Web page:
The Magic Fish

The Magic Fish (2020)

Synopsis

Notes on This Title

The first fairy tale in the graphic novel follows a character who switches between a gender ambiguous persona and a feminine princess persona. The third features a f/f romance (untagged in this entry due to its brevity in the graphic novel).

The Magic Fish includes a child being forcibly outed and a brief, non-graphic reference to the 1998 murder of Matthew Shepard. The second fairy tale in the graphic novel contains horror elements, such as on-page violence against talking animals, murder, and cannibalism.

Awards

The Bulletin of the Center for Children's Books 2020 Blue Ribbon Recipient

Reviews

Starred review: “Three parallel stories bind the generations together: mother and son read aloud Alera, a Cinderella-esque story of cross-dressing true love; mother-in-mourning and her elderly aunt recall the fairy godparent-like magic fish; mother-returned and son-in-waiting share a different magic fish, a voiceless mermaid who learns to speak through dance. Such are the stories that will reveal the truth. Even as his panels end, Nguyen’s magic continues—as writer, his spare author’s note is an articulate reclamation, even reinvention, of the immigrant narrative; as artist, his detailed commentary on illustrative genesis—European, colonial, Asian, American Midwest inspirations—provide both historical and personal revelations.” (Source: Booklist)

Starred review: “Nguyen’s artistry radiates elegance on every page. Pastel shades of red, brown, and purple alternate to signify present, past, and imaginative plot segments. While some panels feature characters in pensive curiosity or profound melancholy, others burst with vibrancy, their exquisite portraits spanning an entire page or across multiple panels. Infused with emotional depth and integrity, this coming-of-age story broadens the range of Vietnamese American creative voices in books for young people.” (Source: Horn Book Magazine)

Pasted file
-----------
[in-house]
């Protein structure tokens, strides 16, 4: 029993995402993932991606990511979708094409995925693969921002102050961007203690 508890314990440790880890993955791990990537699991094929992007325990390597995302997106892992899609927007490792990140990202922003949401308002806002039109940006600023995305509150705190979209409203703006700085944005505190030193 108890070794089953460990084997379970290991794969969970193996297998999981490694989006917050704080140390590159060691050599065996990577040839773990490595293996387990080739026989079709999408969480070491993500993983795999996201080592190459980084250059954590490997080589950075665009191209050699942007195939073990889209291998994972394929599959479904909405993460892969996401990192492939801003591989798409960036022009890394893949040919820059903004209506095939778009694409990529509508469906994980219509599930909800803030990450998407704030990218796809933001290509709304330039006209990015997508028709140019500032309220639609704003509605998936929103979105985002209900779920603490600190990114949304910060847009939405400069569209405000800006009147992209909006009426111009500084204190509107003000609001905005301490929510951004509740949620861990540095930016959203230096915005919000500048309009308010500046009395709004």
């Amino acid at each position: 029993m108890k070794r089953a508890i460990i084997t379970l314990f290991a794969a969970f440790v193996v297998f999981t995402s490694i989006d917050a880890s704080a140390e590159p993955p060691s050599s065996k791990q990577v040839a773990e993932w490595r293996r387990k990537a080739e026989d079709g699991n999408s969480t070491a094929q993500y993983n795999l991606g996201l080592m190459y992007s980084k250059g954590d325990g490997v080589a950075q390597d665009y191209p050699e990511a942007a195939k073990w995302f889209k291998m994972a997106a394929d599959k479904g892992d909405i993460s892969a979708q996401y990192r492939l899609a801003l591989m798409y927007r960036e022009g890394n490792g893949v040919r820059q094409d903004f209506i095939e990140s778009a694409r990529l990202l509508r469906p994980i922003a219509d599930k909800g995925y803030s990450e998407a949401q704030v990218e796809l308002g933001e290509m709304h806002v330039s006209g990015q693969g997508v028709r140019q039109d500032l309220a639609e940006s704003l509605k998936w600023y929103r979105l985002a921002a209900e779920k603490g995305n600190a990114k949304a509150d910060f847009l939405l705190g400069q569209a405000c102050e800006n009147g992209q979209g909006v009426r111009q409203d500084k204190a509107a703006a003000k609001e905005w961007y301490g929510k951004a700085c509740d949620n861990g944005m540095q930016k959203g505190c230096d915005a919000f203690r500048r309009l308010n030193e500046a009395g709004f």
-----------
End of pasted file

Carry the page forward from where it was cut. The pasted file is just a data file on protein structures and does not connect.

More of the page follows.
Starred review: “Detailed illustrations rendered in split complementary colors cleverly distinguish each story line. Nguyen’s poignant debut captures the perspectives of, and essence of the bond between, a parent and child, proving that language—and love—can transcend words. Back matter includes author’s notes that delve into personal inspiration, the interplay between immigration stories and fairy tales, and contextualize the illustrations.” (Source: Publishers Weekly)

“Although Tiến is young and this story is primarily aimed at middle-grade readers, the simple fact is that it will appeal to readers of all ages. It also gives young, queer readers one of the single most important messages they can receive from queer elders: There is absolutely nothing wrong with them. Their stories matter. Whatever happens, they are and will always be worthy of love.” (Source: CBR)

“As children we rarely heard loving and thoughtful stories about queerness or coming out. Pretty much every story dripped with trauma and unhappy endings. The Magic Fish offers readers happiness and magic whilst still feeling completely authentic and real. It’s hard to put into words how well Le Nguyen translates their skills as an illustrator to long-form sequential storytelling. To mold the multiple stories—both fantastical and intimately familial—around Tiến’s journey of self-discovery requires a deft hand. It’s a talent Le Nguyen so clearly showcases.” (Source: Nerdist)

“Though there are moments of stress and doubt, everything comes together, all wrapped up in Le Nguyen’s sumptuous illustrations and intricate linework. The couture dresses worn by the characters in the fairy tales contrast with Helen’s job as a seamstress and the patchwork coat she makes for Tien. Questions of happy endings and sacrifice—the bread and butter of fairy tales—are explored deftly. Notes from the author provide details on his own experience as the child of immigrants who spoke a hybrid language at home. He also includes in-depth information on the fashion and art, which will appeal to close readers of comics.” (Source: School Library Journal)

Interviews

Entertainment Weekly: The Magic Fish author Trung Le Nguyen discusses the heroism of fairy tales: ‘It’s a fantasy of growth’”

Hollywood Reporter: “How a Cartoonist Found Inspiration for ‘The Magic Fish’”

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